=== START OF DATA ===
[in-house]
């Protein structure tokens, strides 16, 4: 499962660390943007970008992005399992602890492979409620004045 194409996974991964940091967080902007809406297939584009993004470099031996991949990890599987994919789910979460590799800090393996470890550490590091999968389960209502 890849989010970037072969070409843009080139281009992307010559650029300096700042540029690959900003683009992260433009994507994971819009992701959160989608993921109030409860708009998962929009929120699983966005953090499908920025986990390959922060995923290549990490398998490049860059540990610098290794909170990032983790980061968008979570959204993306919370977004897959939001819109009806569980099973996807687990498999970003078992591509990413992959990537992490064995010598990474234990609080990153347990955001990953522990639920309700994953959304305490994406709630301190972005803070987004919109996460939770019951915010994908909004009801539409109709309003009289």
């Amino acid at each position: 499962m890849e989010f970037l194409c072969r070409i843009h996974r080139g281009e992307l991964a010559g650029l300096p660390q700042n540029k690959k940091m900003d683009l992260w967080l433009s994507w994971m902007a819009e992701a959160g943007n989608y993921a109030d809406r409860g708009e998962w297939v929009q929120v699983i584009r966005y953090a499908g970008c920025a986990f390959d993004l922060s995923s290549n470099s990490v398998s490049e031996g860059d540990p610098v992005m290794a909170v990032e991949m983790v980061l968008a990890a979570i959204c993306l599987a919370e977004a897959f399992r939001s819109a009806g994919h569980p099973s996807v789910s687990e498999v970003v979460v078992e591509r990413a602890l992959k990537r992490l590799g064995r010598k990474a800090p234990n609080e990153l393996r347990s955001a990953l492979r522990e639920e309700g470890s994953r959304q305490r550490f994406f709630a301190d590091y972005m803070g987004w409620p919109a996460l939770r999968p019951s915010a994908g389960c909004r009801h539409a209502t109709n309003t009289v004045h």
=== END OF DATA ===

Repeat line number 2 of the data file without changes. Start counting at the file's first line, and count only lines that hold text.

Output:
């Protein structure tokens, strides 16, 4: 499962660390943007970008992005399992602890492979409620004045 194409996974991964940091967080902007809406297939584009993004470099031996991949990890599987994919789910979460590799800090393996470890550490590091999968389960209502 890849989010970037072969070409843009080139281009992307010559650029300096700042540029690959900003683009992260433009994507994971819009992701959160989608993921109030409860708009998962929009929120699983966005953090499908920025986990390959922060995923290549990490398998490049860059540990610098290794909170990032983790980061968008979570959204993306919370977004897959939001819109009806569980099973996807687990498999970003078992591509990413992959990537992490064995010598990474234990609080990153347990955001990953522990639920309700994953959304305490994406709630301190972005803070987004919109996460939770019951915010994908909004009801539409109709309003009289």